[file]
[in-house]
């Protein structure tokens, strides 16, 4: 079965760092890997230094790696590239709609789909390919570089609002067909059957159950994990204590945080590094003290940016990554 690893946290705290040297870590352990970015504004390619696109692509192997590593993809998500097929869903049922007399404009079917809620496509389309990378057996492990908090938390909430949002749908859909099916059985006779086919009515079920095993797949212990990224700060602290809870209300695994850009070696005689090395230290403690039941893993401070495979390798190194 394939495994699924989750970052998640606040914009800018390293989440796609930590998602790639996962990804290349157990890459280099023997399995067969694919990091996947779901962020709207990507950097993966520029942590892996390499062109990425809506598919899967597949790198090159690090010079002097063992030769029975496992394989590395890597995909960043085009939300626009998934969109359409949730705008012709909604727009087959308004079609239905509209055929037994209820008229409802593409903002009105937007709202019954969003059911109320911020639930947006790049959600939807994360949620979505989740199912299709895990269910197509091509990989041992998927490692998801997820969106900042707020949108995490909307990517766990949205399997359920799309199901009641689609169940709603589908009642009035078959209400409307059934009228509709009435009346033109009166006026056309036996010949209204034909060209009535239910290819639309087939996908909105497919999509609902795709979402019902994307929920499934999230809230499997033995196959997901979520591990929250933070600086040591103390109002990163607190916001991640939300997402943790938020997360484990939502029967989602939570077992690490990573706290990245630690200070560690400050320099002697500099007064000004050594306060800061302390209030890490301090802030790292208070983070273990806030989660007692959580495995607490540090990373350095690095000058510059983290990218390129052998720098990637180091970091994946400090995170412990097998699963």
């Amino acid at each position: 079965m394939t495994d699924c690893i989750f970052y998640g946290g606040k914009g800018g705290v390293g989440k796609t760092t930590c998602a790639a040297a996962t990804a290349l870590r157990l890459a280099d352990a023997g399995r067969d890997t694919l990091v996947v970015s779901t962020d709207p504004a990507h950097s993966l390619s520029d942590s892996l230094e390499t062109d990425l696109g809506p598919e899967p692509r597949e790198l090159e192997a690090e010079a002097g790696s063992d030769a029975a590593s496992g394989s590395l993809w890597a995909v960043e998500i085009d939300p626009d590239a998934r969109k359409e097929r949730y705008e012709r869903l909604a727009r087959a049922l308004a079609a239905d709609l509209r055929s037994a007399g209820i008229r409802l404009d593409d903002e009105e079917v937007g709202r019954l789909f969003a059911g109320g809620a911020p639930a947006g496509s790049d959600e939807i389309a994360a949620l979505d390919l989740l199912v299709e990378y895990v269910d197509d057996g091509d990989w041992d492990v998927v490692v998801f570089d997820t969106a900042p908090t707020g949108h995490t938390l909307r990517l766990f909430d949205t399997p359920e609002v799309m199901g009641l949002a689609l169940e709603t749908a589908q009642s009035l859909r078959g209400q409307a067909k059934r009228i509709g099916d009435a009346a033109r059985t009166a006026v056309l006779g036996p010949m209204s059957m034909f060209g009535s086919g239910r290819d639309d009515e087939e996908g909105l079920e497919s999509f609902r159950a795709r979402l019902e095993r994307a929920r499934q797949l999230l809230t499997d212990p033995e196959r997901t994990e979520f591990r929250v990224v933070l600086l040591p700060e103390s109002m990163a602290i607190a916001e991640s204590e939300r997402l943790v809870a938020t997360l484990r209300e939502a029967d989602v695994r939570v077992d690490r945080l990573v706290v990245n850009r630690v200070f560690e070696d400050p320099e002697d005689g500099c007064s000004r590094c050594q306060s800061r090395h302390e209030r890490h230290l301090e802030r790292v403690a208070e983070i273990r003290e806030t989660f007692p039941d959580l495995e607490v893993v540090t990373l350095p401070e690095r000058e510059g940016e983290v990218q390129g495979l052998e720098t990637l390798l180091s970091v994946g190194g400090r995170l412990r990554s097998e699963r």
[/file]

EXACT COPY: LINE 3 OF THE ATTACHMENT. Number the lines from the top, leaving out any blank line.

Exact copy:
């Amino acid at each position: 079965m394939t495994d699924c690893i989750f970052y998640g946290g606040k914009g800018g705290v390293g989440k796609t760092t930590c998602a790639a040297a996962t990804a290349l870590r157990l890459a280099d352990a023997g399995r067969d890997t694919l990091v996947v970015s779901t962020d709207p504004a990507h950097s993966l390619s520029d942590s892996l230094e390499t062109d990425l696109g809506p598919e899967p692509r597949e790198l090159e192997a690090e010079a002097g790696s063992d030769a029975a590593s496992g394989s590395l993809w890597a995909v960043e998500i085009d939300p626009d590239a998934r969109k359409e097929r949730y705008e012709r869903l909604a727009r087959a049922l308004a079609a239905d709609l509209r055929s037994a007399g209820i008229r409802l404009d593409d903002e009105e079917v937007g709202r019954l789909f969003a059911g109320g809620a911020p639930a947006g496509s790049d959600e939807i389309a994360a949620l979505d390919l989740l199912v299709e990378y895990v269910d197509d057996g091509d990989w041992d492990v998927v490692v998801f570089d997820t969106a900042p908090t707020g949108h995490t938390l909307r990517l766990f909430d949205t399997p359920e609002v799309m199901g009641l949002a689609l169940e709603t749908a589908q009642s009035l859909r078959g209400q409307a067909k059934r009228i509709g099916d009435a009346a033109r059985t009166a006026v056309l006779g036996p010949m209204s059957m034909f060209g009535s086919g239910r290819d639309d009515e087939e996908g909105l079920e497919s999509f609902r159950a795709r979402l019902e095993r994307a929920r499934q797949l999230l809230t499997d212990p033995e196959r997901t994990e979520f591990r929250v990224v933070l600086l040591p700060e103390s109002m990163a602290i607190a916001e991640s204590e939300r997402l943790v809870a938020t997360l484990r209300e939502a029967d989602v695994r939570v077992d690490r945080l990573v706290v990245n850009r630690v200070f560690e070696d400050p320099e002697d005689g500099c007064s000004r590094c050594q306060s800061r090395h302390e209030r890490h230290l301090e802030r790292v403690a208070e983070i273990r003290e806030t989660f007692p039941d959580l495995e607490v893993v540090t990373l350095p401070e690095r000058e510059g940016e983290v990218q390129g495979l052998e720098t990637l390798l180091s970091v994946g190194g400090r995170l412990r990554s097998e699963r």